Swallowing Treatment

The process of swallowing consists of three phases. The oral phase is the process of sucking, chewing and moving food or liquid from the mouth toward the throat. The pharyngeal phase is the start of the swallowing reflex when food is squeezed into the throat and the airway is closed to prevent choking. The esophageal phase is the relaxing and tightening of the openings at the top and bottom of the esophagus (feeding tube) and the movement of the food into the stomach. A swallowing disorder can occur at any of these phases.

Some symptoms of a swallowing disorder include coughing during or after eating or drinking, gurgling of the voice after eating or drinking, expending extra effort to chew or swallow, leaking food or liquid out of the mouth and feeling congested in the chest after eating or drinking. As a result of these symptoms, those suffering severely from a swallowing disorder may be malnourished or chronically dehydrated, at risk for choking or developing pneumonia and may feel embarrassed or isolated in social situations involving eating and drinking.

In adults, there are many causes for swallowing disorders. Sometimes they are caused by damage to the nervous system such as from a stroke, spinal or brain injury, Parkinson’s disease, multiple sclerosis, ALS, cerebral palsy, muscular dystrophy or Alzheimer’s disease. They can also be caused by gastroesophageal reflux, cancer in the mouth or throat, injury or surgery of the head or neck and dental issues like decayed or missing teeth and poorly fitting dentures.

Therapy with a speech-language pathologist (SLP) is often a recommended treatment for swallowing disorders. SLPs can teach patients specific exercises to improve muscle movements, positions or strategies to make swallowing easier and recommend specific foods that may be easiest and safest to swallow.

PharyngalgiaAcid reflux disease is a condition wherein the stomach contents travel back up the esophagus due to the lower esophageal sphincter (LES) not contracting over the stomach valve after swallowing. Common symptoms include tasting acid in the back of the mouth, heartburn, bad breath, a lump sensation in the throat, breathing problems and eroding teeth. Symptoms of acid reflux may be relieved by avoiding lying down for several hours after eating, avoiding certain foods, losing weight and quitting smoking. If symptoms still persist, medication or surgery may be necessary. For more information, please visit: entnet.org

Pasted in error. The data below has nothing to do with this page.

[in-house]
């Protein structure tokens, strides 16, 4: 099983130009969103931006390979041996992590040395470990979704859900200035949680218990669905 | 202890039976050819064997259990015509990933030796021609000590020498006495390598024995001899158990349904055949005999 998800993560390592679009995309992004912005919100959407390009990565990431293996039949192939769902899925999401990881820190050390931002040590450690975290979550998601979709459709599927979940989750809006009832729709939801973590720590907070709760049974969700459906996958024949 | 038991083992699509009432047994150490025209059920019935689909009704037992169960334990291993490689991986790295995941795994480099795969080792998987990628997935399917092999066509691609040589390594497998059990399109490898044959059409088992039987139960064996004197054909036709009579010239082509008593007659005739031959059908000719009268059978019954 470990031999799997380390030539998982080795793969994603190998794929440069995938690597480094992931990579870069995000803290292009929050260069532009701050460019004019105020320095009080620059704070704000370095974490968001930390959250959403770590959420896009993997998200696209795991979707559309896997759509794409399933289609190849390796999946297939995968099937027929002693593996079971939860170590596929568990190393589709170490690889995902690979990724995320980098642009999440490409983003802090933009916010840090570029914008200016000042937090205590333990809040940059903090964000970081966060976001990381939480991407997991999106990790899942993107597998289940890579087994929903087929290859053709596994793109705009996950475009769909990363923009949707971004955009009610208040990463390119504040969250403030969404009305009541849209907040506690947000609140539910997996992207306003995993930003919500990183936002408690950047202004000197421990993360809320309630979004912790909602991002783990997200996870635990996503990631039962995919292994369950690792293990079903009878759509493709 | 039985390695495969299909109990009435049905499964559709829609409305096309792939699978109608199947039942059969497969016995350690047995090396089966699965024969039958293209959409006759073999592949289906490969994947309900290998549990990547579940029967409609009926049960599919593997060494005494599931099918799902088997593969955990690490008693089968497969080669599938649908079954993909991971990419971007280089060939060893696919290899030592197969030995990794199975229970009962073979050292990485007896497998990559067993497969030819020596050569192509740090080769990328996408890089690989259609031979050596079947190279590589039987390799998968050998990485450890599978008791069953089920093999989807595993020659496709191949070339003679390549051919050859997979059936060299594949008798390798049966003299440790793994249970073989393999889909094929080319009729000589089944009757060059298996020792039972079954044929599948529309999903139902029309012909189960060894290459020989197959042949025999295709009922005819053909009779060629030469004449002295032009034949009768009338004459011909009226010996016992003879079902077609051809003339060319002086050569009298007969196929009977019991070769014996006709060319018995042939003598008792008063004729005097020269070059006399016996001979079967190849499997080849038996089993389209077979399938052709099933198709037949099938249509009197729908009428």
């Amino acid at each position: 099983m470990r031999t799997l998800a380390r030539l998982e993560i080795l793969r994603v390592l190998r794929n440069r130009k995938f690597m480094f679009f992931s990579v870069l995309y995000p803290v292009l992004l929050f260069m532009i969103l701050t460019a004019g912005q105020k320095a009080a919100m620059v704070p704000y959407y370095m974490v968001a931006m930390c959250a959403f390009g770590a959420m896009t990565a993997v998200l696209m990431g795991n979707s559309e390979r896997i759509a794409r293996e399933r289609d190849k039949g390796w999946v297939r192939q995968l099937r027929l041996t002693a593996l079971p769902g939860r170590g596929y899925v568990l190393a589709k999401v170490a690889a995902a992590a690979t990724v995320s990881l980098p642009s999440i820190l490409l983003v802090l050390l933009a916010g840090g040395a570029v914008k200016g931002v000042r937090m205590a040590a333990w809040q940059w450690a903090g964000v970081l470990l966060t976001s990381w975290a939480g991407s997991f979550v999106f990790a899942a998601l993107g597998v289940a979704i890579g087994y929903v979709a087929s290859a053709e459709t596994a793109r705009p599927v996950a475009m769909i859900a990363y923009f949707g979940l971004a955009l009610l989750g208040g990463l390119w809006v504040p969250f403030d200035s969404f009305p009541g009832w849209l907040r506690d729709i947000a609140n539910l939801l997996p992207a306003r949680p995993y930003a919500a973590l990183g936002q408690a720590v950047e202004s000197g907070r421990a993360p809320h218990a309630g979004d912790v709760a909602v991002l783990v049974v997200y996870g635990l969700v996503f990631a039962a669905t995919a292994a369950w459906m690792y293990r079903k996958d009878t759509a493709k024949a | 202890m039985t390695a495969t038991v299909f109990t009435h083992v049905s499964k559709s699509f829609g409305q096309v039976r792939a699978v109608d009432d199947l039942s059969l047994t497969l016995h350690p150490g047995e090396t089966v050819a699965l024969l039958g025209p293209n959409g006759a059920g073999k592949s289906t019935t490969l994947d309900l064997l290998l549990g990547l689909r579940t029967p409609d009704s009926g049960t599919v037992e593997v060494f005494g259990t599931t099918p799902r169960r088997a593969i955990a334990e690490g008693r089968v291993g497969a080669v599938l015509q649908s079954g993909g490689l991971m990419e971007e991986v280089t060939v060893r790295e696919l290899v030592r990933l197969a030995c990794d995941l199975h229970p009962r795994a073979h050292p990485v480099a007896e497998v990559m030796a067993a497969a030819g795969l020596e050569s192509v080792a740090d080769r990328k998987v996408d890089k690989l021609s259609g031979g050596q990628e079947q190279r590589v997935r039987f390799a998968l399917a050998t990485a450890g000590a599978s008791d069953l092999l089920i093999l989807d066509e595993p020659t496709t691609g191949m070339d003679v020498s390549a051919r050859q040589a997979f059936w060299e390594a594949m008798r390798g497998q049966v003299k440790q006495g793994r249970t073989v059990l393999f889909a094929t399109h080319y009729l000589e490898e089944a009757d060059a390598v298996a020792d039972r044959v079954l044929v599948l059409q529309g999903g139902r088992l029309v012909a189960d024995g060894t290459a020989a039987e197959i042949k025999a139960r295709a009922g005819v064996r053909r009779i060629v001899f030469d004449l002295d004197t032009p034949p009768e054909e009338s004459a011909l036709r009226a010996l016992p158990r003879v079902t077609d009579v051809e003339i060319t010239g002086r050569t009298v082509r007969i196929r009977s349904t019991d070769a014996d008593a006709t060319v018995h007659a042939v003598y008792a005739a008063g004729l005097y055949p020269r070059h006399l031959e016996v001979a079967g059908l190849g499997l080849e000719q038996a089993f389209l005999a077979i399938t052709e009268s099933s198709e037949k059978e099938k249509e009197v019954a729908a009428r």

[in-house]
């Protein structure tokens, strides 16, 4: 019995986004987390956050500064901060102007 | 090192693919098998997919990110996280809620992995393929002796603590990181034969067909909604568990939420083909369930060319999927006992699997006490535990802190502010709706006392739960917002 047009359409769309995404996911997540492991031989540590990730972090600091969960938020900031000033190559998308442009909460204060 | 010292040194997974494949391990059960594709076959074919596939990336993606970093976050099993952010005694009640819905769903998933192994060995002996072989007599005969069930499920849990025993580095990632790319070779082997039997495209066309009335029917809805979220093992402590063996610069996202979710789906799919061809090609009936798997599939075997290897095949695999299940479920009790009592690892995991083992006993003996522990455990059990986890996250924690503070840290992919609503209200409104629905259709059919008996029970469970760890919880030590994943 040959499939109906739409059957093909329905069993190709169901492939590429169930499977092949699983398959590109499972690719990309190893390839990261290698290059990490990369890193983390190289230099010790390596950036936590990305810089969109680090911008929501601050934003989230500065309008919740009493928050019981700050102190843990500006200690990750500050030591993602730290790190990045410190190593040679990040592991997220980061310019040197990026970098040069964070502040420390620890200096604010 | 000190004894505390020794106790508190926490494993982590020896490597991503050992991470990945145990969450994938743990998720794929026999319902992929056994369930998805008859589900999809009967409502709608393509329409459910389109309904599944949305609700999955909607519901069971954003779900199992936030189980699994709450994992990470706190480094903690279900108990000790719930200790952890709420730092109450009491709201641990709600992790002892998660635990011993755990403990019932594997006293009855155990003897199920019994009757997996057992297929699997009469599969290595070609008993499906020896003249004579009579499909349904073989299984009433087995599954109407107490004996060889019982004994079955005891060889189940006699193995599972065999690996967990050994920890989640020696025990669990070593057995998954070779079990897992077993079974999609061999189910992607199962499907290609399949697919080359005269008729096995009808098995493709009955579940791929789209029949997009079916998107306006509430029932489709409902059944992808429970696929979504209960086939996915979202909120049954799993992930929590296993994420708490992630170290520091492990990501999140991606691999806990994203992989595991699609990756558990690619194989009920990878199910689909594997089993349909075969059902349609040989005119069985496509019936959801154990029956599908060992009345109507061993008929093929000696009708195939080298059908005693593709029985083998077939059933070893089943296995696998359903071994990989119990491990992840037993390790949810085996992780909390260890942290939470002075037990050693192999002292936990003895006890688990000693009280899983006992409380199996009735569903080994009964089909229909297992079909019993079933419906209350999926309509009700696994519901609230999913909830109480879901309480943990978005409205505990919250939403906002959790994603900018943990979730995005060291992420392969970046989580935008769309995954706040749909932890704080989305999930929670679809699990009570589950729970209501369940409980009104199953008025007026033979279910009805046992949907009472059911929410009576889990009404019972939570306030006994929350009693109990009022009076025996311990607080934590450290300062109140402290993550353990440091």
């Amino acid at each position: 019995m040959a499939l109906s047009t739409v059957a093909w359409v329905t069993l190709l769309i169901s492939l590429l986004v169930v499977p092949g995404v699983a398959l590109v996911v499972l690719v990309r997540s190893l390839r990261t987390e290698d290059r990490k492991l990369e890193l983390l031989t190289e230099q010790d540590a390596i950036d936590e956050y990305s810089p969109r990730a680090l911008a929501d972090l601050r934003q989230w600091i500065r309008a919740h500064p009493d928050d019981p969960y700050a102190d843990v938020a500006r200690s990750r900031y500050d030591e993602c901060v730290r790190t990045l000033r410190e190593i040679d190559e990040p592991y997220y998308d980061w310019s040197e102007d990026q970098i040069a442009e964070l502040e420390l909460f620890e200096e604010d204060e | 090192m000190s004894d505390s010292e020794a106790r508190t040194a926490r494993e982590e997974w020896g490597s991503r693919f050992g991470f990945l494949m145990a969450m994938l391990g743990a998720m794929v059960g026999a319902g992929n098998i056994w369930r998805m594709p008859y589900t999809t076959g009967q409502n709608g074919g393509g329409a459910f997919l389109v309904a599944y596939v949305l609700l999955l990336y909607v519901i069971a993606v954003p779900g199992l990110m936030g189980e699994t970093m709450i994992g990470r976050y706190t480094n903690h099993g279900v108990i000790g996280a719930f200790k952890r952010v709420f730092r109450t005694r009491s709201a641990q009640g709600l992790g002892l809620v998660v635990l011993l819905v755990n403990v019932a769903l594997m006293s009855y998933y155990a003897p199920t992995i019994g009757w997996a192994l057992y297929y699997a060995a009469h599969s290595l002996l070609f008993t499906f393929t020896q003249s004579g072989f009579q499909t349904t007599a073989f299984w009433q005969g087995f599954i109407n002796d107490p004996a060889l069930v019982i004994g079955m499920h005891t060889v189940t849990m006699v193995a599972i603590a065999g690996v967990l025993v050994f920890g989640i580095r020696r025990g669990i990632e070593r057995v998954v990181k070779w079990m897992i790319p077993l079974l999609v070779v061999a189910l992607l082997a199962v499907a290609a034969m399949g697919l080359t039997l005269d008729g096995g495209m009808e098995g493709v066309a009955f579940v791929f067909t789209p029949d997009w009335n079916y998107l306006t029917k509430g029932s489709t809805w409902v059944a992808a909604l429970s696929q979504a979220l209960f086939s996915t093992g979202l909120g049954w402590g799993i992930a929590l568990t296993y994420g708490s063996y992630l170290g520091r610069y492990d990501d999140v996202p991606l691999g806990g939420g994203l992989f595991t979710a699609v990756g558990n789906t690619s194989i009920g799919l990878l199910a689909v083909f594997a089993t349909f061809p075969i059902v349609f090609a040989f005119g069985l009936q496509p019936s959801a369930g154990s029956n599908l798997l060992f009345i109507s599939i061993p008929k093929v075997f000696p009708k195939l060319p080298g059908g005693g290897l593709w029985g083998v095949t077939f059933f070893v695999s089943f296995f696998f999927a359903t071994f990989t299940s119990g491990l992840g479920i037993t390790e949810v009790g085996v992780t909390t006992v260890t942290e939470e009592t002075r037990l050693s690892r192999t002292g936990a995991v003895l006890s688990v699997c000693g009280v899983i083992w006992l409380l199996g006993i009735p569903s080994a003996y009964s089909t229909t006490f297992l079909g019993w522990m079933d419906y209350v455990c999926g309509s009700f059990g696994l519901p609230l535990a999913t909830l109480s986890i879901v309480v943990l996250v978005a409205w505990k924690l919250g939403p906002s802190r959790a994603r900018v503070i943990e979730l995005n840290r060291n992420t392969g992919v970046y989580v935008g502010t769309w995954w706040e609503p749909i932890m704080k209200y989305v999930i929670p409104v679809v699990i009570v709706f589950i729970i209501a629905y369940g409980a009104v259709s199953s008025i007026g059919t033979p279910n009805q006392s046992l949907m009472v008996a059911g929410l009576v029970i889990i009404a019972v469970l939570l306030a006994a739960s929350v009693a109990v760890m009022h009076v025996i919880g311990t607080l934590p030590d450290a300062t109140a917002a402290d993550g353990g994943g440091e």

Fiberoptic endoscopic evaluation of swallowing (FEES) is a procedure where a doctor assesses the body’s swallowing mechanisms by inserting a small, flexible telescope through the nose to observe the swallowing mechanism. The procedure is performed by providing local anesthesia to the patient, inserting a telescope through the nose and giving various foods to the patient for them to eat. The doctor is then able to observe and evaluate the swallowing process to determine if and where the swallowing disorder takes place.

Dry Mouth/Throat
Our bodies produce saliva to moisten and cleanse our mouths, to fight infections and to help us digest food. When we don’t produce enough saliva, a common symptom is dry mouth and throat. Dry mouth is often caused by medication side effects, nerve damage, dehydration, infections, other diseases and tobacco use. Treating dry mouth may require evaluation from a doctor to first determine the underlying cause.

Burning Mouth
A burning, tickling or numbness in the mouth can have many causes including allergies to metals or foods, dry mouth, diabetes, neurological problems, certain medications (such as blood pressure medications), nutritional deficiencies, infection and acid reflux. Treatments for burning mouth include treating the underlying cause, taking medications, staying hydrated, changing medications, chewing sugarless gum and avoiding irritating substances. Talk to your doctor to determine the cause of your burning mouth and possible treatment options.

Zenker’s Diverticulum
Zenker’s diverticulum refers to an abnormal pouch or swelling of the mucus membrane of the pharynx. In other words, it is when excessive pressure in the lower pharynx causes the pharyngeal walls to balloon out several centimeters in diameter. This can cause difficulty swallowing, regurgitation, cough, bad breath, infection and trap food and debris. Severe cases may necessitate neck surgery to correct the muscle’s position.